6 Keys to Making Friends and Maintaining Friendships

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“Two are better than one, because they have a good reward for their toil. For if they fall, one will lift up his fellow. But woe to him who is alone when he falls and has not another to lift him up!” (Eccl. 4:9-10)

Friendship is a word that is easily understood, but making friends is a more difficult task. Everyone wants friends. Human beings were created as relational beings. We need a companion. Adam was not complete until he had Eve. Marriage should be a friendship between equals, but friendship does not stop at marriage. We need Christian friends. Women need female friends, and men need male friends. Christian companions help us to be better Christians. It is impossible to do Christianity all by yourself. God has called us to live in community. He has called us to make friends.

Many of the great stories of the Bible are stories about friends. There are Ruth and Naomi, David and Jonathan, Jesus and Peter, Barnabas and Paul, Paul and Timothy, and many others. The story of the gospel is often a story told through the lives of friends. Friendship is necessary, but the question most people want to know is “How does one go about making friends?” Here are six keys to making friends and maintaining friendships.

1. A common bond is necessary

Friends must share something in common. The more you have in common with another person, the easier it is to create a lasting friendship. For Christians, there is already a bond present. We are all followers of Jesus Christ, and we are traveling along the same path. This bond should be stronger than all others, but if there are other bonds or things you share in common this is great also.

“Friendship must be about something…Those who have nothing can share nothing; those who are going nowhere can have no fellow travelers.” C.S. Lewis

2. Developing a friendship takes time

It does not happen overnight. You must give it time to grow and develop. Do not set out to make friends and expect to have a close set of companions by the end of the month. Friendship consists of getting to know one another. It is a slow unveiling of our self to another human being. It involves vulnerability and trust. We do not reveal everything there is to know about us at the first meeting. This would scare people away. We must allow time when it comes to making friends and developing friendships.

“Few delights can equal the mere presence of one whom we trust utterly.” George MacDonald

3. You must be willing to take the first step

If you simply wait for friends to come your way, then you will be a very lonely person. You must take the initiative upon yourself to create friendships with others. This means you will need to invite people to dinner or lunch, and ask them to participate in activities you both enjoy. Most people enjoy receiving an invitation. Potential friendships are all around you if you are willing to take the first step. Creating and developing friendships demands work on your behalf, but the reward is well worth it.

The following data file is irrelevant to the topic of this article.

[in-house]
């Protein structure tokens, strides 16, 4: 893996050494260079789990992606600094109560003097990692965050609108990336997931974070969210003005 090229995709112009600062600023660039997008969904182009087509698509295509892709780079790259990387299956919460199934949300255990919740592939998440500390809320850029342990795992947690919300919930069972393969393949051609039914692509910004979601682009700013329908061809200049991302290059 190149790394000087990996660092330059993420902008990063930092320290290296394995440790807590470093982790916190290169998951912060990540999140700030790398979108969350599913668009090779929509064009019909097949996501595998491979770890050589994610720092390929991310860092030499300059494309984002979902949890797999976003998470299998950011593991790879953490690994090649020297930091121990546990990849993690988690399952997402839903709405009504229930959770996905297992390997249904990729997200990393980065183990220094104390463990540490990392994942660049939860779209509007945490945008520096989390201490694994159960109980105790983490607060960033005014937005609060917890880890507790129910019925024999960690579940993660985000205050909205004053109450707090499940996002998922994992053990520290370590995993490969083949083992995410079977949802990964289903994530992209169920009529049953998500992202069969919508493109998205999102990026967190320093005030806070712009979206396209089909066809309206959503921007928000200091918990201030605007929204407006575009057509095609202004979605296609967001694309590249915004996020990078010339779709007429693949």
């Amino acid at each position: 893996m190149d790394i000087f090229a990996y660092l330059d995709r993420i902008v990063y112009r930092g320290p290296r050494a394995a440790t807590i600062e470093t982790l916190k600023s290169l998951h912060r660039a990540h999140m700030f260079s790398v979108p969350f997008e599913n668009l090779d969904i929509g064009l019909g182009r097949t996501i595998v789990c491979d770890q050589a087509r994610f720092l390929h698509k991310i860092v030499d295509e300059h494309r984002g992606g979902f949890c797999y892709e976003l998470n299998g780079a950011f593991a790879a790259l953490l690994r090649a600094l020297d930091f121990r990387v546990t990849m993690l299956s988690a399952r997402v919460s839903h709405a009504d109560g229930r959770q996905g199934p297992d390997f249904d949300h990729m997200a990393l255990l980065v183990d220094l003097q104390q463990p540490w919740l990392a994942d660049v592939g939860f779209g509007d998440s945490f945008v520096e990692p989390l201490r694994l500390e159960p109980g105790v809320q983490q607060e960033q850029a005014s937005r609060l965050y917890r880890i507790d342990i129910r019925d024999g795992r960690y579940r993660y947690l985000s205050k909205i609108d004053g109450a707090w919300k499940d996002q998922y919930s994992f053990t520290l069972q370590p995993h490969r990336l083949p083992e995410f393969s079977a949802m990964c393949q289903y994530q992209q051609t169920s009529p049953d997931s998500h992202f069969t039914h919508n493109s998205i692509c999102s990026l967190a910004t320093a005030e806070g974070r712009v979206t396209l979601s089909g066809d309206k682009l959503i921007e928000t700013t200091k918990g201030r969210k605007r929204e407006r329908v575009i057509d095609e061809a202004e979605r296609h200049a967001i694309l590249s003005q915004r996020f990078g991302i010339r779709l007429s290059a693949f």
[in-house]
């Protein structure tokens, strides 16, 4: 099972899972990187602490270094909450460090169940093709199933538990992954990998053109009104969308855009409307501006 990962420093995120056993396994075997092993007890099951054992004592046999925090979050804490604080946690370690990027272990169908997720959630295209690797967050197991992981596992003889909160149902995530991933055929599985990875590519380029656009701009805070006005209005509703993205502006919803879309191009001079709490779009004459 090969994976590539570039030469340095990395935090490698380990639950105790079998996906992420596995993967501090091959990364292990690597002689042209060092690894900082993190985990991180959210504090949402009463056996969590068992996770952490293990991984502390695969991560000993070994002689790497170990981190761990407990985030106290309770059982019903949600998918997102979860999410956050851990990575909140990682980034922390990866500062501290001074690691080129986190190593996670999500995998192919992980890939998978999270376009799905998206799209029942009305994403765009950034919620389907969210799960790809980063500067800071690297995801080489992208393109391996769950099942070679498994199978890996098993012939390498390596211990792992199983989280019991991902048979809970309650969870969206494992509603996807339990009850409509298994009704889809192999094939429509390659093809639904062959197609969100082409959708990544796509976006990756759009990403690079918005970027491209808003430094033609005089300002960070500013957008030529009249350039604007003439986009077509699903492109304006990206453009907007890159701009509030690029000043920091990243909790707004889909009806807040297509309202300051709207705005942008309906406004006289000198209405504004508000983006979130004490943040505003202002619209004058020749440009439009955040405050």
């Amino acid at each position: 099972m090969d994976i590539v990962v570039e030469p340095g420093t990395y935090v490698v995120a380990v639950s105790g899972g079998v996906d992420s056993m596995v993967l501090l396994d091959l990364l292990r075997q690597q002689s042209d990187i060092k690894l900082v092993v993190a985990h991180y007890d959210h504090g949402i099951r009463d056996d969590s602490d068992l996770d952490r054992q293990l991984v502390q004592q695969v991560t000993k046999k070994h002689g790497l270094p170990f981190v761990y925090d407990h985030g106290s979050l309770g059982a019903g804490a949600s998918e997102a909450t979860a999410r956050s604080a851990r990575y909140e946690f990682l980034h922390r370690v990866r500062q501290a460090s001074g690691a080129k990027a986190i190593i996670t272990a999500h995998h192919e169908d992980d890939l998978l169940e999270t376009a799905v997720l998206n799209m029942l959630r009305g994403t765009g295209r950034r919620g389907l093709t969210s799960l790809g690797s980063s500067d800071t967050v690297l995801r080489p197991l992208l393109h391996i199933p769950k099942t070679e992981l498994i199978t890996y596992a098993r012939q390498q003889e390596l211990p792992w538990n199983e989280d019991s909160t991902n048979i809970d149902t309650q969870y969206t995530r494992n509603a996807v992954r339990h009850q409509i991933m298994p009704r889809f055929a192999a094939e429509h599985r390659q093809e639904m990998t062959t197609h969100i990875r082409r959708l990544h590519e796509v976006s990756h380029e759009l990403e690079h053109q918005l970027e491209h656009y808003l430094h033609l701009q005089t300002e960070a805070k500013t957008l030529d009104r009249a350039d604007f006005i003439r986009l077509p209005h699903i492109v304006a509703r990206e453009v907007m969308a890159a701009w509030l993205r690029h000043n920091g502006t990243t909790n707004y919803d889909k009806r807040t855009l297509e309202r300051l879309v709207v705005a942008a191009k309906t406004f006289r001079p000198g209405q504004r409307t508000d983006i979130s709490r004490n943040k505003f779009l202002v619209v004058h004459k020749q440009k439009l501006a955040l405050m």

“The only way to have a friend is to be one.” Ralph Waldo Emerson

4. If you want friends, then you must be a good friend

There are some people who are an immediate turn-off to others. They are too negative. They are embarrassing. They only talk about themselves. They are obsessed with one thing, and that’s all they want to discuss. If you are one of these people, then you are going to have a difficult time making friends. It can even be unhealthy to spend a lot of time around certain people. It is not wise to make friends with people who are going to hurt you or cause you much pain. You can be acquainted with these people, and you can strive to help them, but it is better to wait until they start to change their behavior before you become close friends.

“Make no friendship with a man given to anger, nor go with a wrathful man.” (Prov. 22:24)

5. Friendship consists of giving and receiving

If all you do is receive and never give, then your friendships will not last. You cannot continuously burden a friend with complaints, requests, etc. and expect to stay friends. A healthy friendship involves giving yourself to another. It is about thinking of others more highly than yourself. At the heart of true and lasting friendship is self-sacrifice. A healthy friendship is one where two people are always giving themselves to the other and constantly receiving from the other in return. This continuous cycle of love is always present and never dies between friends.

“Greater love has no one than this, that someone lay down his life for his friends.” (John 15:13)

6. Friendship is built on trust and honesty

A friend is a constant companion in your life. They are there through thick and thin. They will never abandon or leave you. A friend is also someone who always tells the truth, even when the truth stings. If you want to develop meaningful friendships, then you must be a trustworthy and honest person. You must act in a way where your friends feel comfortable opening up to you and sharing their most intimate secrets. This will not happen if they feel you will share this information with others or use it against them. There is a great responsibility in friendship.

“A friend loves at all times, and a brother is born for adversity.” (Prov. 17:17)

“Faithful are the wounds of a friend; profuse are the kisses of an enemy.” (Prov. 27:6)

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Scott Elliott is a graduate of Oklahoma State University and Austin Graduate School of Theology. He lives in La Grange, TX and is the minister for the La Grange Church of Christ. He is married and has two sons. He enjoys writing about the Christian faith and posting the occasional film review. His articles and reviews have appeared in RELEVANT magazine, Englewood Review of Books, and other publications.

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